Search for Bargains:  Market sentiment fluctuates wildly and investors who can remain rational and treasure hunt through the volatility of the market to find bargains are at a great advantage.  When trying to find cheap stocks, it is not sufficient to just look at P/E ratio.  One needs to take into account the capital structure by looking at the earnings relative to the enterprise value and adjusting for leverage.  Some companies are in financial distress and should usually be avoided.  We want to invest in companies that have enough freedom in their balance sheet to be able to adapt to and survive market dislocations.

Stocks can be at a bargain for a variety reasons.  Some have a significant risk that the market has become aware of and have become over-discounted.  People tend to be irrationally risk adverse to low probability, high magnitude losses and irrationally risk seeking towards low probability, high magnitude gains.  We find that these “ugly ducklings” can often be rewarding value opportunities if our analysis indicates that the real risk is far less than what the market has priced into the stock.  Another cause of bargains is if a company is simply too boring and with limited upside to catch the attention of most investors.  Some examples of this are many of the blue-chip consumer defensive stocks over the last twenty years which have given total returns to investors far above market returns with less risk.  A third cause of bargains can be if companies are too small and obscure to attract the attention of the market.  Many of these companies lack sell-side analyst coverage and large institutional investors will ignore researching them as they are too small to move the needle for their funds.  As a firm with a small capital base, we have an advantage in being able to take advantage of these opportunities.

Demand a High Return on Capital:  In addition to being cheap, we want to invest in companies that are able to have a large return on invested capital.  This is attractive for two reasons.  First if a company can reinvest at high rates of return, the investors in that company are essentially buying an option to reinvest money at a high rate of return.  Secondly, companies that are able to operate and grow without the need for large maintenance capital expenditures have more money that they can return to shareholders through the use of dividends or buybacks or expand the business through reinvestment or acquisitions.  For companies that have a history of growing their business through the regular use of acquisitions in addition to the use of capital expenditures, we will modify our measurements of free cash flows to subtract the acquisition costs.  We justify this as these companies are essentially using acquisitions as a replacement for internal capital expenditures.

Balance Sheet:  There are some value investors who often will take positions in a company based on the value of their balance sheets.  They are often activist investors who seek to unlock the hidden value of real estate holdings or other assets.  We do not practice this style of investing, and instead we view the balance sheet with an eye of trying to find sources of hidden risk that may cause us to eliminate the company from consideration.  Some of these hidden items could be pension obligations that are badly underfunded, off-balance sheet liabilities, or overly dilutive employee compensation.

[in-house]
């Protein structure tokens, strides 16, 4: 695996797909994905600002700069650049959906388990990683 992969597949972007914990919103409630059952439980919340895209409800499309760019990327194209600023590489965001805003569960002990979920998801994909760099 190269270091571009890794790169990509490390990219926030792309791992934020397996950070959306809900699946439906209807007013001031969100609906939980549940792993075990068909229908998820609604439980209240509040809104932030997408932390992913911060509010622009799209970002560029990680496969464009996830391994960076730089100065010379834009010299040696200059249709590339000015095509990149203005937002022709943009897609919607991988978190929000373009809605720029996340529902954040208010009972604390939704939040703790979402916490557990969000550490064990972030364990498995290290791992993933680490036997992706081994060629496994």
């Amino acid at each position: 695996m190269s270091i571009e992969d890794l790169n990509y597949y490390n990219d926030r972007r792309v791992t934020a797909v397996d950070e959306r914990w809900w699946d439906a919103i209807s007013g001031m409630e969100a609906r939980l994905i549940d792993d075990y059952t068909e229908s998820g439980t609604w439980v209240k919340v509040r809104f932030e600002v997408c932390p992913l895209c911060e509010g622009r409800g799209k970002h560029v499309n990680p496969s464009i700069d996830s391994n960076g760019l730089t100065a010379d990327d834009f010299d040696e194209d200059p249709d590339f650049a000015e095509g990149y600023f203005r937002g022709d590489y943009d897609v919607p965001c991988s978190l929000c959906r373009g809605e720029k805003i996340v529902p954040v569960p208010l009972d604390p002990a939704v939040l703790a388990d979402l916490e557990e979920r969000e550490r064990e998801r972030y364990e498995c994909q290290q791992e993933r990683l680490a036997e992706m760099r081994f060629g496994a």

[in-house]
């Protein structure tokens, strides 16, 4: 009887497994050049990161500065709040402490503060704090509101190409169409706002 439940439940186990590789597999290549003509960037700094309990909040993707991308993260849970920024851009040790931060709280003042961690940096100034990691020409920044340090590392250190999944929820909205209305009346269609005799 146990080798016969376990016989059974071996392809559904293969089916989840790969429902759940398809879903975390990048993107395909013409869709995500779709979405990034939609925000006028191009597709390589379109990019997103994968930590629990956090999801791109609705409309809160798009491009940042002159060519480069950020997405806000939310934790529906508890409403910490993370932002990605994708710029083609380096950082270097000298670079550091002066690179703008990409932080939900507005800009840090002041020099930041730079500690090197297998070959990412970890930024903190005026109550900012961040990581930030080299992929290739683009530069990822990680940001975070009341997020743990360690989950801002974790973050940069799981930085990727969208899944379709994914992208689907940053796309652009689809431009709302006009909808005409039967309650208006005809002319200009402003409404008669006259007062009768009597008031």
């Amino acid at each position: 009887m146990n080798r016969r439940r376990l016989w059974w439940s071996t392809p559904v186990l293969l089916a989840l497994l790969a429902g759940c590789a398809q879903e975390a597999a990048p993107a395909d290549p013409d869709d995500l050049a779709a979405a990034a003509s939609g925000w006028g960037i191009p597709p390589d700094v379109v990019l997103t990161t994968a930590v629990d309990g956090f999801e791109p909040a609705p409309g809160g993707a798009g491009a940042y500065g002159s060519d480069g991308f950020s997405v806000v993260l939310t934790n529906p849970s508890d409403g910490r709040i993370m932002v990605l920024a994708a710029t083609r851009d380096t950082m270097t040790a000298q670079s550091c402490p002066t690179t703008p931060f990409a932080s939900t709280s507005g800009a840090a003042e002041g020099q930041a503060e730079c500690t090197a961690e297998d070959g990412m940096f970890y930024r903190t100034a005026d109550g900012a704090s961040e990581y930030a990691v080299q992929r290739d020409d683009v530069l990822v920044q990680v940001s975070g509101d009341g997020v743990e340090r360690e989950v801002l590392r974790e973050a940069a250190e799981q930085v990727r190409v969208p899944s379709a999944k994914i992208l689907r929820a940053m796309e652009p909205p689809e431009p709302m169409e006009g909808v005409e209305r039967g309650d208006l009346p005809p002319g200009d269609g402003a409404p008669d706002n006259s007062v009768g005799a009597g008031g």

Pricing Power:  One of the beauties of capitalism is that the constant competition of companies tends to increase efficiencies and decrease costs as companies are pushed towards being unable to make more than their cost of capital.  However, many businesses are able to make more than a normal profit due to the industry structure in the lines of business of which they are operating.  We find that Porter’s Five Forces are an effective framework from which to analyze these situations and determine the sources of the barriers to entry and pricing power.  The five forces in the framework are bargaining power of customers, bargaining power of suppliers, threat of new entrants, threat of substitutes, and competitive rivalry within the industry.  These five forces can act to decrease the profits of a company to a normal profit.

Management: Evaluating the management of a company is an important part of the qualitative portion of the research process that we use for determining investment quality.  We want to invest in companies with highly motivated management who are of the highest integrity and put shareholder interests at the forefront.  Management should be a good steward of the capital of the business.  We first determine where management is using investor capital.  A company’s management has four options when it comes to allocating capital: 1. Reinvest in the Business 2. Make acquisitions 3. Return capital to investors through share repurchase or paying dividends 4. Build up cash reserves/Pay down debt.  Once we have determined where capital is being spent, we can evaluate the wisdom of these decisions.

Summary: We are value investors, because value investing is a process that fits our intellectual honesty, is robust in its ability to function in many different environments, and provides excellent returns over the long-term.  We believe strongly in our strategy and invest our own money into these stocks along with many of our family and friends.